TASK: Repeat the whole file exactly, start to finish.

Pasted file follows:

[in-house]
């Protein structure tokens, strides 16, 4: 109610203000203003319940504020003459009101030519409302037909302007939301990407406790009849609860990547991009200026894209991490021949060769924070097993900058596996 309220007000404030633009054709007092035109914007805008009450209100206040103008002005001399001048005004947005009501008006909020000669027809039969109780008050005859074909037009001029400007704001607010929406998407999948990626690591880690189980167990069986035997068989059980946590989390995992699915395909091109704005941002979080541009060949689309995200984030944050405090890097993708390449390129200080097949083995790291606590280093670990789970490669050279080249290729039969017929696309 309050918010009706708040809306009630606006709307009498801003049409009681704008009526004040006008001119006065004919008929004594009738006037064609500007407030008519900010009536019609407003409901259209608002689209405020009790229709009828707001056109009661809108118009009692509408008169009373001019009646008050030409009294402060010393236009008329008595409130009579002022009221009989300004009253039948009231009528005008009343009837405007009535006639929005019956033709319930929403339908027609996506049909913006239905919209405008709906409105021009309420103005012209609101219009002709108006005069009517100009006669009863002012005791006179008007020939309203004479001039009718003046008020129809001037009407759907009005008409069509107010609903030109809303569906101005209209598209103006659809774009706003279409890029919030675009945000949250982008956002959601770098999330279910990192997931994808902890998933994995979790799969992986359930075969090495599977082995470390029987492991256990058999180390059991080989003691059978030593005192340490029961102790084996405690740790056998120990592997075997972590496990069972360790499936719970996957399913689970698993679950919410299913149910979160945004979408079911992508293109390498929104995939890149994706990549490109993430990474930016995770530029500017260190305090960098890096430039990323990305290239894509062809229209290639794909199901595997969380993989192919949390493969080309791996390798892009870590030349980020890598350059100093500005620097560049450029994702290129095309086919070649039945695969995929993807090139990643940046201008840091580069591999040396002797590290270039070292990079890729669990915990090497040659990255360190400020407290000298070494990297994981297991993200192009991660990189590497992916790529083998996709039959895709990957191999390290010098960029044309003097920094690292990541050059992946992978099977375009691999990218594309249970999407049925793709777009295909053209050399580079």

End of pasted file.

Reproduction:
[in-house]
């Protein structure tokens, strides 16, 4: 109610203000203003319940504020003459009101030519409302037909302007939301990407406790009849609860990547991009200026894209991490021949060769924070097993900058596996 309220007000404030633009054709007092035109914007805008009450209100206040103008002005001399001048005004947005009501008006909020000669027809039969109780008050005859074909037009001029400007704001607010929406998407999948990626690591880690189980167990069986035997068989059980946590989390995992699915395909091109704005941002979080541009060949689309995200984030944050405090890097993708390449390129200080097949083995790291606590280093670990789970490669050279080249290729039969017929696309 309050918010009706708040809306009630606006709307009498801003049409009681704008009526004040006008001119006065004919008929004594009738006037064609500007407030008519900010009536019609407003409901259209608002689209405020009790229709009828707001056109009661809108118009009692509408008169009373001019009646008050030409009294402060010393236009008329008595409130009579002022009221009989300004009253039948009231009528005008009343009837405007009535006639929005019956033709319930929403339908027609996506049909913006239905919209405008709906409105021009309420103005012209609101219009002709108006005069009517100009006669009863002012005791006179008007020939309203004479001039009718003046008020129809001037009407759907009005008409069509107010609903030109809303569906101005209209598209103006659809774009706003279409890029919030675009945000949250982008956002959601770098999330279910990192997931994808902890998933994995979790799969992986359930075969090495599977082995470390029987492991256990058999180390059991080989003691059978030593005192340490029961102790084996405690740790056998120990592997075997972590496990069972360790499936719970996957399913689970698993679950919410299913149910979160945004979408079911992508293109390498929104995939890149994706990549490109993430990474930016995770530029500017260190305090960098890096430039990323990305290239894509062809229209290639794909199901595997969380993989192919949390493969080309791996390798892009870590030349980020890598350059100093500005620097560049450029994702290129095309086919070649039945695969995929993807090139990643940046201008840091580069591999040396002797590290270039070292990079890729669990915990090497040659990255360190400020407290000298070494990297994981297991993200192009991660990189590497992916790529083998996709039959895709990957191999390290010098960029044309003097920094690292990541050059992946992978099977375009691999990218594309249970999407049925793709777009295909053209050399580079």